While the overall survival rate for out-of-hospital cardiac arrest (OHCA) is low, ranging from 5%-10%, several characteristics have been shown to decrease mortality, such as presence of bystander cardiopulmonary resuscitation (CPR), witnessed vs unwitnessed events, and favorable initial rhythm (VF/VT). More recently, studies have shown that modified CPR algorithms, such as chest-compression only or cardio-cerebral resuscitation, can further increase survival rates in OHCA. Most of these studies have included only OHCA patients with “presumed cardiac etiology,” on the assumption that airway management is of lesser impact than chest compressions in these patients. However, prehospital personnel often lack objective and consistent criteria to assess whether an OHCA is of cardiac or non-cardiac etiology.
The relative proportions of cardiac vs non-cardiac etiology in published data sets of OHCA in the peer-reviewed literature were examined in order to assess the variability of prehospital clinical etiology assessment.
A Medline (US National Library of Medicine, National Institutes of Health; Bethesda, Maryland USA) search was performed using the subject headings “OHCA” and “Emergency Medical Services” (EMS). Studies were included if they reported prevalence of cardiac etiology among OHCA in the entire patient sample, or in all arms of a comparison study. Studies that either did not report etiology of OHCA, or that excluded all cardiac or non-cardiac etiologies prior to reporting clinical data, were excluded.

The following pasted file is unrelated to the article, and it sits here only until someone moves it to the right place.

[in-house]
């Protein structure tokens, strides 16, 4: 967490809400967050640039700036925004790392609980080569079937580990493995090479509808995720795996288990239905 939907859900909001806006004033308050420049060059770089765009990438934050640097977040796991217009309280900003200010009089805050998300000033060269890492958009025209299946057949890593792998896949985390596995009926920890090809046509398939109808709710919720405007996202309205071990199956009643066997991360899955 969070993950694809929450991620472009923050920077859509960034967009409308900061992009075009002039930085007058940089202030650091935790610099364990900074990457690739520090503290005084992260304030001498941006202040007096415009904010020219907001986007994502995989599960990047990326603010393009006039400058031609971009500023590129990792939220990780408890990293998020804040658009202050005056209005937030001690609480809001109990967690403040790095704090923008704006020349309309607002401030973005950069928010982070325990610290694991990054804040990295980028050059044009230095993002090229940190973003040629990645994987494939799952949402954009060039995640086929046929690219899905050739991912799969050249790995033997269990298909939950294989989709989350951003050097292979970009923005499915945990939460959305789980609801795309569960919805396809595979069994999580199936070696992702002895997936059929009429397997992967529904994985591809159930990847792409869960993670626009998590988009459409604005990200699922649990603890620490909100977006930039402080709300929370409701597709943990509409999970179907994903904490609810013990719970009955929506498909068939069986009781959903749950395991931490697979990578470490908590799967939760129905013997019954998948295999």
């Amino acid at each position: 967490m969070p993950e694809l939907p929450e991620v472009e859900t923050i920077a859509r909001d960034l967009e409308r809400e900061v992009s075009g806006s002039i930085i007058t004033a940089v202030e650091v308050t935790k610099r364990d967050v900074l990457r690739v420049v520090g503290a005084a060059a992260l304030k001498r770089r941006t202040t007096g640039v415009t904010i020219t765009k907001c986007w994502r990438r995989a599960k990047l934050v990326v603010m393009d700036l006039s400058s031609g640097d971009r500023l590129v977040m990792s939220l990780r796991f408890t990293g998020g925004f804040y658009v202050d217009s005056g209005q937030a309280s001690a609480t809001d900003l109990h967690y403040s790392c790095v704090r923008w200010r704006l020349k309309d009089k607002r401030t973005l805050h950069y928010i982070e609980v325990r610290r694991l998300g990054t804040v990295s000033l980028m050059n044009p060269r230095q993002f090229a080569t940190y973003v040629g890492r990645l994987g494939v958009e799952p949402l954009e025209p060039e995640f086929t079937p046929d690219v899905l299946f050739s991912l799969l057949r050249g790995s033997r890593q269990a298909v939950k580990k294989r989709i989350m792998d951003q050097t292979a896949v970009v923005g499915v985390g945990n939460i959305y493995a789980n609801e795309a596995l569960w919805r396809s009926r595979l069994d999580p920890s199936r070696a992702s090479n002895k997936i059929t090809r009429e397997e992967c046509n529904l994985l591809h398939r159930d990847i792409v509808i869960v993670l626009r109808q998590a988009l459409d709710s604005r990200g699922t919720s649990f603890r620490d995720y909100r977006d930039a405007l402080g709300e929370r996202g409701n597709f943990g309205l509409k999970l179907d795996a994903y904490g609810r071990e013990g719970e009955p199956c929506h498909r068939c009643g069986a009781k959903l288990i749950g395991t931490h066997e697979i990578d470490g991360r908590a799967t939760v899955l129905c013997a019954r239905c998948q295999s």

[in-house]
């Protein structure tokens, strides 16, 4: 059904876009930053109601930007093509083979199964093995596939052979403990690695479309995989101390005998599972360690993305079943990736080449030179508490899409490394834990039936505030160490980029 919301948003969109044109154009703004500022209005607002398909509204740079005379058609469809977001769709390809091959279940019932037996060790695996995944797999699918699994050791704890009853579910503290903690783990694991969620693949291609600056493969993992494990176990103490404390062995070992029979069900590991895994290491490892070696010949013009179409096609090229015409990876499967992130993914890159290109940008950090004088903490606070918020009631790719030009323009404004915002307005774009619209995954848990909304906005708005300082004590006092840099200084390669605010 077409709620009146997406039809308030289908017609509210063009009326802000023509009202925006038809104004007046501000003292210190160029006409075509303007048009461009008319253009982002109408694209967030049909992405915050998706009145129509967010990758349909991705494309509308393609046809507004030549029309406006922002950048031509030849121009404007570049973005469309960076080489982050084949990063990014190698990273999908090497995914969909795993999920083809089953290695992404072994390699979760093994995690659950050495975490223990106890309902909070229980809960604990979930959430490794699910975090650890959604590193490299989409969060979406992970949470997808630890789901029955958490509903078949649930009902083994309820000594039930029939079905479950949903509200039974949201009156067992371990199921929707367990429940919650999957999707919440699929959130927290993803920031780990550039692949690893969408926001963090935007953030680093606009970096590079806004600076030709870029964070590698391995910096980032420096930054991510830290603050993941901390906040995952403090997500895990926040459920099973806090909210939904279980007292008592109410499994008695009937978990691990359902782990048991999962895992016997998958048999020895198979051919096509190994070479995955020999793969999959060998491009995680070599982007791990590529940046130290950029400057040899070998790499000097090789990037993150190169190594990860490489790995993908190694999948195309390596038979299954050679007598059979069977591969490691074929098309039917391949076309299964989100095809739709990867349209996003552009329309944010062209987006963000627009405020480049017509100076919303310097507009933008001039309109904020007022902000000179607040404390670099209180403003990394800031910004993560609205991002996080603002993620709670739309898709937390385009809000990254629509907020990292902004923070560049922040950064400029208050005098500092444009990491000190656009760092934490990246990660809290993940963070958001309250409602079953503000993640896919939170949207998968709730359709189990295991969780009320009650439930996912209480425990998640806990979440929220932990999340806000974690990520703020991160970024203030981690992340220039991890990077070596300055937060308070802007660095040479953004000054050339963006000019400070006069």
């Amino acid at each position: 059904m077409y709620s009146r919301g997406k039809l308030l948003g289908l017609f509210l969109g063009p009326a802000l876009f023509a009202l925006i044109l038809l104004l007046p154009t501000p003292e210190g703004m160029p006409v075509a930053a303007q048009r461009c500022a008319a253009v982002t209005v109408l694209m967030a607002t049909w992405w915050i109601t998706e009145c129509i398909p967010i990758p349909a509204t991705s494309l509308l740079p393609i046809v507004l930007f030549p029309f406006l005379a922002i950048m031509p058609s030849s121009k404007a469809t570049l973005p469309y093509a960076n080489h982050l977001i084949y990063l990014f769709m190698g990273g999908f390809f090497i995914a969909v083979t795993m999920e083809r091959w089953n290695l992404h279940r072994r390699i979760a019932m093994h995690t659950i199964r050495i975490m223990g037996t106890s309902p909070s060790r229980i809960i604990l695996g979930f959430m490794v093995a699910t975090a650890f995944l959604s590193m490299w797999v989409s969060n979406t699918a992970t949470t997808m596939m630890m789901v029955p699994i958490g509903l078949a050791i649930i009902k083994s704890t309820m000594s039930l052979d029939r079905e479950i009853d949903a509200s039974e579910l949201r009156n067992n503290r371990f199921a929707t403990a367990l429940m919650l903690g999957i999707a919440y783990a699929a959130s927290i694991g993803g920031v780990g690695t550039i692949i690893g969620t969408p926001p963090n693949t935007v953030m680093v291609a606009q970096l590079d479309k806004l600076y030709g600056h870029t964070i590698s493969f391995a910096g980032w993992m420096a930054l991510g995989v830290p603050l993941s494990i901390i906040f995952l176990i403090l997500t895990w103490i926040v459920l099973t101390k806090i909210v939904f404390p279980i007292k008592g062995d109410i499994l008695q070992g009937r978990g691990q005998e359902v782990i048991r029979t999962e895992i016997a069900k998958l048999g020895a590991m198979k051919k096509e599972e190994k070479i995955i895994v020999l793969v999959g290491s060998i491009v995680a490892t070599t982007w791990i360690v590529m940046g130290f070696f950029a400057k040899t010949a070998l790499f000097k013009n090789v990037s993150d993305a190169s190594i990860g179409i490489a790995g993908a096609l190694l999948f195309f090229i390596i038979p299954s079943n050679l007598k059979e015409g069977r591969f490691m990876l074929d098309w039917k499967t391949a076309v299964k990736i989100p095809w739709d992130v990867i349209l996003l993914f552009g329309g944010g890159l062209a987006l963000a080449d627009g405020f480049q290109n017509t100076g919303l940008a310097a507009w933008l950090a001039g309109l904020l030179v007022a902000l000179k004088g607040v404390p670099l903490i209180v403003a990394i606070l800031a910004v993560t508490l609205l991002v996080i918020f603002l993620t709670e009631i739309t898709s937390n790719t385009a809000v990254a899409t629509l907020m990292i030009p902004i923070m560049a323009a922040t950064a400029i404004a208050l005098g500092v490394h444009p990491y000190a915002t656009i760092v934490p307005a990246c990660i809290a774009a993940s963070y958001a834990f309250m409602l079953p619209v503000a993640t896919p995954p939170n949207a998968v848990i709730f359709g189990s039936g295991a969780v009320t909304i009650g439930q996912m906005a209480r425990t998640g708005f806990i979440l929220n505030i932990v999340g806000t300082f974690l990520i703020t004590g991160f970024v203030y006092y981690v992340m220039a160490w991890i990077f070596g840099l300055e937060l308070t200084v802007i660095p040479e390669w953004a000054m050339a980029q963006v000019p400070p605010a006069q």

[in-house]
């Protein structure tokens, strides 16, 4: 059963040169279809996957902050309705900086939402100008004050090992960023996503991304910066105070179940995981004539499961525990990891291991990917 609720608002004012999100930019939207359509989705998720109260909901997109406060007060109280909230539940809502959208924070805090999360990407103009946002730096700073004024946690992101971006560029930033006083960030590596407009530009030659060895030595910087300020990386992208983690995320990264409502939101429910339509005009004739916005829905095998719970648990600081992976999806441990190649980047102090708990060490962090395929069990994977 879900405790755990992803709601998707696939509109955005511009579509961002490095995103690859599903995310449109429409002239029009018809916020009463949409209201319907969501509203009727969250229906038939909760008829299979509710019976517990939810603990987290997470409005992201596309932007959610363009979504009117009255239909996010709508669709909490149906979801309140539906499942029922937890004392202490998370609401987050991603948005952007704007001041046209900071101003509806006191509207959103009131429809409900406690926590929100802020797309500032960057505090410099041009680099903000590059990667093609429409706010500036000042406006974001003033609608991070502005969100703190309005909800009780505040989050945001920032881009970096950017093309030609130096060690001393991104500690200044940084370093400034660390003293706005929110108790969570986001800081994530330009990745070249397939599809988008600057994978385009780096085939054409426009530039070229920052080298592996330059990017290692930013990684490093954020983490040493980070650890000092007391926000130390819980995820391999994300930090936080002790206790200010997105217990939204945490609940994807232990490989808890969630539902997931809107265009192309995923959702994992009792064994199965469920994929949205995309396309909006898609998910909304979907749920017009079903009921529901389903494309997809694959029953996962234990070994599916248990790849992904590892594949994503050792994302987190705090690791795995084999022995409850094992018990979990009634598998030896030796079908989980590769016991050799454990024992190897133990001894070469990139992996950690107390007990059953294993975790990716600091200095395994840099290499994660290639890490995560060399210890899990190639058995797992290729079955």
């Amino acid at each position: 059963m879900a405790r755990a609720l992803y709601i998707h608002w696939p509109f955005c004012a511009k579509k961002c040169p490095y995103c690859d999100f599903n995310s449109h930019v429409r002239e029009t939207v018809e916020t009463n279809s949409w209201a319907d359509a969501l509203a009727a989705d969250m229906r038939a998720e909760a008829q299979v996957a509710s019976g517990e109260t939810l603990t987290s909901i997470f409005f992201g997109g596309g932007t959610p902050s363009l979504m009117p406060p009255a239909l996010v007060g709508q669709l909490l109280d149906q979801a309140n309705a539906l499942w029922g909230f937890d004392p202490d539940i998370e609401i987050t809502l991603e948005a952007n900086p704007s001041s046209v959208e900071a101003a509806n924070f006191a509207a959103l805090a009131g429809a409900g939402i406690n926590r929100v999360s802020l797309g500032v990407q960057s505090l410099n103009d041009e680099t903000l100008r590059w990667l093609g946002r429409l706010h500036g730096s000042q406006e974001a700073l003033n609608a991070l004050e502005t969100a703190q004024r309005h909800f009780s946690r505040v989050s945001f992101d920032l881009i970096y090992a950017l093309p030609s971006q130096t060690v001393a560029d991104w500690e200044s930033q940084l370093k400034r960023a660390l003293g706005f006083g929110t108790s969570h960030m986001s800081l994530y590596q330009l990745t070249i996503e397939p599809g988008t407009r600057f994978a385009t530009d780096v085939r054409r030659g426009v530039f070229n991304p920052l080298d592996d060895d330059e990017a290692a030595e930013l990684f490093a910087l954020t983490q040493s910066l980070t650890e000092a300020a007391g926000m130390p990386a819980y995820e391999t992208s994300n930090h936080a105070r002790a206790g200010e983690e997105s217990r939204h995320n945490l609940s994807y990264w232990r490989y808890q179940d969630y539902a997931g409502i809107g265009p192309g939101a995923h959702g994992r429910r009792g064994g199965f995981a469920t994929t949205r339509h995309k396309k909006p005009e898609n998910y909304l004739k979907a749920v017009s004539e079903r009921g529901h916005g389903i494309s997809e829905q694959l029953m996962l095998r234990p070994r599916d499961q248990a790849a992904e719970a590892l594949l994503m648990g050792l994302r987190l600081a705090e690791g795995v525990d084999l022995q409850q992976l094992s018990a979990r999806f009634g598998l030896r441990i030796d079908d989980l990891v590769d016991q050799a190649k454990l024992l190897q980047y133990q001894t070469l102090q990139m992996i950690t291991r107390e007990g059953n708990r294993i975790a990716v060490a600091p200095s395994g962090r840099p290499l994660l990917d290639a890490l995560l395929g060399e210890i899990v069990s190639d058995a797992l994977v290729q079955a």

Twenty-four studies were identified, containing 27 datasets of OHCA which reported the prevalence of presumed cardiac vs non-cardiac etiology. These 27 datasets were drawn from 15 different countries. The prevalence of cardiac etiology among OHCA ranged from 50% to 91%. No obvious patterns were found regarding database size, year of publication, or global region (continent) of origin.
There exists significant variation in published rates of cardiac etiology among OHCAs. While some of this variation likely reflects different actual rates of cardiac etiologies in the sampled populations, varying definitions of cardiac etiology among prehospital personnel or varying implementation of existing definitions may also play a role. Different proportions of cardiac vs non-cardiac etiology of OHCA in a sample could result in entirely different interpretations of data. A more specific consensus definition of cardiac etiology than that which currently exists in the Utstein template may provide better guidance to prehospital personnel and EMS researchers in the future.
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